The more I have learned about Stoicism over the years, the more inspired I have been to follow its principles. Although Stoic philosophy originated in ancient Greece, it is surprisingly well equipped to guide us through 21st century challenges. Stoicism emphasises wisdom and virtue as pathways to a more tranquil and contented life and it prescribes practical steps to achieve this. My hope is that sharing practices I draw strength from will inspire others to utilise them too. Specifically, how Stoicism guides me towards gratitude, non-judgemental perspectives, and acceptance of things beyond my control.
“No person has the power to have everything they want, but it is in their power not to want what they don’t have, and to cheerfully put to good use what they do have.” (Seneca in ‘Moral Letters to Lucilius').
Stoicism recognises the power of gratitude and prescribes several uniquely effective steps to achieve this perspective, even amidst harsh realities. On many occasions, the following examples have helped me recalibrate my mind-set towards one of gratitude.
Negative Visualisation: When we face adversity, or the daily grind, fleetingly imagining a worse fate for ourselves can replace negative emotions with a deep sense of appreciation (importantly, this is just a fleeting thought, not a cycle of worry about all that could go wrong). As the manager of Anxiety NZ’s 0800 ANXIETY Helpline during the COVID-19 pandemic, I faced a range of unprecedented challenges. As I began to feel overwhelmed by my responsibilities, I briefly imagined losing my job (as many had nationally and globally). I quickly felt grateful to have a source of income and unique opportunities to make a difference during a time of great need. This change in perspective helped me face extraordinary stressors with renewed positive energy and a fulfilling sense of purpose.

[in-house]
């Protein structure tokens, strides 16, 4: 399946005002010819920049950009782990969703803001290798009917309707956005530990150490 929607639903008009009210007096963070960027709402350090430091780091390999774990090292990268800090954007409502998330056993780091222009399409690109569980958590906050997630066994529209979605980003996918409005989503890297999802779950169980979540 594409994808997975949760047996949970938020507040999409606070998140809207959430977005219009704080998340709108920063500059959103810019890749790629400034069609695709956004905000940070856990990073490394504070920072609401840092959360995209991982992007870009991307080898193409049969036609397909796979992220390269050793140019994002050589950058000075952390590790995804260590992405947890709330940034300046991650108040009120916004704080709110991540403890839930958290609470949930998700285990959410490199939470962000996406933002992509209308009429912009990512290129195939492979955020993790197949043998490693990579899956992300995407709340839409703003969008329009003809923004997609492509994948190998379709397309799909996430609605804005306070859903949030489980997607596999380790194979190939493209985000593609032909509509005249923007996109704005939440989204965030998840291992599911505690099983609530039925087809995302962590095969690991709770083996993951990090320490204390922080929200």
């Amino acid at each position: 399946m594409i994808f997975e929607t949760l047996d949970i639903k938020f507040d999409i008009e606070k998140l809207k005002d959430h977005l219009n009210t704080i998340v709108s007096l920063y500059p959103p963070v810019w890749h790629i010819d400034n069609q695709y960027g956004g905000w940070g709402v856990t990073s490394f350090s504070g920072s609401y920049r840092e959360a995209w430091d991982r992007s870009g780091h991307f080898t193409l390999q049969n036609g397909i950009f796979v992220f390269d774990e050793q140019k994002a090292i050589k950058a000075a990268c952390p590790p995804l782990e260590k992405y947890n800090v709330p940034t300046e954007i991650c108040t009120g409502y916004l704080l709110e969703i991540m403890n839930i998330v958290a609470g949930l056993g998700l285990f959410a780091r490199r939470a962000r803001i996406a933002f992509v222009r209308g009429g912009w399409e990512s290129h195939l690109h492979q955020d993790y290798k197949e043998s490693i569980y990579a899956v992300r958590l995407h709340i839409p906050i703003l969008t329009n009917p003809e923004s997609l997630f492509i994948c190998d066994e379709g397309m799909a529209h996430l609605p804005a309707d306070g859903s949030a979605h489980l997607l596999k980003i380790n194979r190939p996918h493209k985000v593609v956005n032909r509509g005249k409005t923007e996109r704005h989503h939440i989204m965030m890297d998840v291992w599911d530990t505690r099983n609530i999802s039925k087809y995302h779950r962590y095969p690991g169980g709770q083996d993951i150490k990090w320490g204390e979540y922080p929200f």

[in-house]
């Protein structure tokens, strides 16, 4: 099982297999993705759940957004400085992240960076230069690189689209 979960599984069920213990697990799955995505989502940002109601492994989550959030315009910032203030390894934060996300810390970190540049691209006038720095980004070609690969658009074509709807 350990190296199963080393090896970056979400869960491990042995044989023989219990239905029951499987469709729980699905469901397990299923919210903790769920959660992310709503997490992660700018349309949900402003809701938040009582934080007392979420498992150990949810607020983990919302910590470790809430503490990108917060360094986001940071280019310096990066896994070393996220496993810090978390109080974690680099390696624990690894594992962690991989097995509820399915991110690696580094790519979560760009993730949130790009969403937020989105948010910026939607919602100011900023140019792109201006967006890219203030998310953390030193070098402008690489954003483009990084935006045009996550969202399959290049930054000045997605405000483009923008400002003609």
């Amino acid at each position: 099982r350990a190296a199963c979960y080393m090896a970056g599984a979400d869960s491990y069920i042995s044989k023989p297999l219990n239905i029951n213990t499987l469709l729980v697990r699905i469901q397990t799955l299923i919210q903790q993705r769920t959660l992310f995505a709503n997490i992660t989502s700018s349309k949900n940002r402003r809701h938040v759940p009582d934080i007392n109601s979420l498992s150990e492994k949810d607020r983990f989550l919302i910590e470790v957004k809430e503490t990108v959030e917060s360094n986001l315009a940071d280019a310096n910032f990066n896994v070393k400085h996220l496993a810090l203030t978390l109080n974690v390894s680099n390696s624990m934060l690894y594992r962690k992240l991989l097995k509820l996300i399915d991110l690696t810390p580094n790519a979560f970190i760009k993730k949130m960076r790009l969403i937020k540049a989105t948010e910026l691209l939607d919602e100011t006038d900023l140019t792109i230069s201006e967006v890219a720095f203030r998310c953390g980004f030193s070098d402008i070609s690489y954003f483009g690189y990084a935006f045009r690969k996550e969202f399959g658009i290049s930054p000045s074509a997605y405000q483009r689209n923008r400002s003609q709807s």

Living the Dream: Stoicism encourages us to remember that someone somewhere is dreaming of a life like ours. When a friend expressed concerns about my situation during a period of notable financial difficulty, I recall saying, “I am one of the richest people in the world”. Remembering that there were millions of people worldwide dreaming of my circumstances helped put things into perspective. Negative emotions are a natural part of life, especially when we face difficulties, but this technique helped me tap into a more positive and resilient mind-set.
“Look well into thyself; there is a source of strength which will always spring up if thou wilt always look” (Marcus Aurelius in ‘Meditations').
Stoic philosophy has supported my mahi in mental health in a variety of ways. Stoicism reminds us that everyone is on their own journey, facing unique struggles and triumphs, and encourages us to show compassion and understanding. It also instructs us to do our utmost to be the best version of ourselves while accepting that we will make mistakes along the way. One way to cultivate such mental clarity about our potential and imperfections is to practice regular self-reflection.